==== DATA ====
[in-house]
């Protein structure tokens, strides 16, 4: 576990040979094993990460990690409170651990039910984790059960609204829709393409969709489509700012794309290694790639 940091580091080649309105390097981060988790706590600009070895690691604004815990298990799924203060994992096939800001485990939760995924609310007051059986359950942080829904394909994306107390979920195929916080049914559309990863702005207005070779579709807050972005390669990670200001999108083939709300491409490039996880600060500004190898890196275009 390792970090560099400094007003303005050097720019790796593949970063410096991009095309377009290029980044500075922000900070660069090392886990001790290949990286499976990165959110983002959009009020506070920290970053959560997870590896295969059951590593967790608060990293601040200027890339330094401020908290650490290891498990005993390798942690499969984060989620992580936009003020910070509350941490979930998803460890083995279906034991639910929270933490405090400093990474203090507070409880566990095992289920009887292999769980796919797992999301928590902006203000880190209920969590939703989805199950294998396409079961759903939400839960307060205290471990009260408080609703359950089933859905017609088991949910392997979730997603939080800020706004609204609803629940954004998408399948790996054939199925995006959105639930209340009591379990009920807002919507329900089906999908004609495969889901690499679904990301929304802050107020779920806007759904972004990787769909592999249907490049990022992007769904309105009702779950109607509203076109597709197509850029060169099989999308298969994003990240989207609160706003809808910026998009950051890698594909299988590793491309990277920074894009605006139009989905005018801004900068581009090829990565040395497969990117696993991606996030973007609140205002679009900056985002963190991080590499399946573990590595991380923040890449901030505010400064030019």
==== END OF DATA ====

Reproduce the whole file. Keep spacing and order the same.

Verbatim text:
[in-house]
């Protein structure tokens, strides 16, 4: 576990040979094993990460990690409170651990039910984790059960609204829709393409969709489509700012794309290694790639 940091580091080649309105390097981060988790706590600009070895690691604004815990298990799924203060994992096939800001485990939760995924609310007051059986359950942080829904394909994306107390979920195929916080049914559309990863702005207005070779579709807050972005390669990670200001999108083939709300491409490039996880600060500004190898890196275009 390792970090560099400094007003303005050097720019790796593949970063410096991009095309377009290029980044500075922000900070660069090392886990001790290949990286499976990165959110983002959009009020506070920290970053959560997870590896295969059951590593967790608060990293601040200027890339330094401020908290650490290891498990005993390798942690499969984060989620992580936009003020910070509350941490979930998803460890083995279906034991639910929270933490405090400093990474203090507070409880566990095992289920009887292999769980796919797992999301928590902006203000880190209920969590939703989805199950294998396409079961759903939400839960307060205290471990009260408080609703359950089933859905017609088991949910392997979730997603939080800020706004609204609803629940954004998408399948790996054939199925995006959105639930209340009591379990009920807002919507329900089906999908004609495969889901690499679904990301929304802050107020779920806007759904972004990787769909592999249907490049990022992007769904309105009702779950109607509203076109597709197509850029060169099989999308298969994003990240989207609160706003809808910026998009950051890698594909299988590793491309990277920074894009605006139009989905005018801004900068581009090829990565040395497969990117696993991606996030973007609140205002679009900056985002963190991080590499399946573990590595991380923040890449901030505010400064030019």